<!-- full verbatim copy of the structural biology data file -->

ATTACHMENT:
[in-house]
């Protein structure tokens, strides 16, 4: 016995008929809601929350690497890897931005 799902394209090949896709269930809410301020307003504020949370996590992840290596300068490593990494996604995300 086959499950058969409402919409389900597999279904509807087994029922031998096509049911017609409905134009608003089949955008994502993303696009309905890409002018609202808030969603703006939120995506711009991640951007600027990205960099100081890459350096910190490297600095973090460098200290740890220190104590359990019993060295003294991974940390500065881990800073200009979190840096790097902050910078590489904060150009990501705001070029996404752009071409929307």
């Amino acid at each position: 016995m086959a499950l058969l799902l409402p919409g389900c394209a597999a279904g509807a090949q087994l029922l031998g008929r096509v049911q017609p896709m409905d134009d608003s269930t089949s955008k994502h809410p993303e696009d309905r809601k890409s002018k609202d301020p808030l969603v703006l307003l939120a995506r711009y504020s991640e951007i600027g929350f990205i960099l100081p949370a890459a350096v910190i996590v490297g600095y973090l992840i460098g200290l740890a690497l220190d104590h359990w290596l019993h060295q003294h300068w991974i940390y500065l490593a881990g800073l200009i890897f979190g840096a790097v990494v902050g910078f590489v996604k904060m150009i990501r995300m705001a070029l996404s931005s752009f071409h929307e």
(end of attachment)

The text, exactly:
[in-house]
């Protein structure tokens, strides 16, 4: 016995008929809601929350690497890897931005 799902394209090949896709269930809410301020307003504020949370996590992840290596300068490593990494996604995300 086959499950058969409402919409389900597999279904509807087994029922031998096509049911017609409905134009608003089949955008994502993303696009309905890409002018609202808030969603703006939120995506711009991640951007600027990205960099100081890459350096910190490297600095973090460098200290740890220190104590359990019993060295003294991974940390500065881990800073200009979190840096790097902050910078590489904060150009990501705001070029996404752009071409929307």
């Amino acid at each position: 016995m086959a499950l058969l799902l409402p919409g389900c394209a597999a279904g509807a090949q087994l029922l031998g008929r096509v049911q017609p896709m409905d134009d608003s269930t089949s955008k994502h809410p993303e696009d309905r809601k890409s002018k609202d301020p808030l969603v703006l307003l939120a995506r711009y504020s991640e951007i600027g929350f990205i960099l100081p949370a890459a350096v910190i996590v490297g600095y973090l992840i460098g200290l740890a690497l220190d104590h359990w290596l019993h060295q003294h300068w991974i940390y500065l490593a881990g800073l200009i890897f979190g840096a790097v990494v902050g910078f590489v996604k904060m150009i990501r995300m705001a070029l996404s931005s752009f071409h929307e």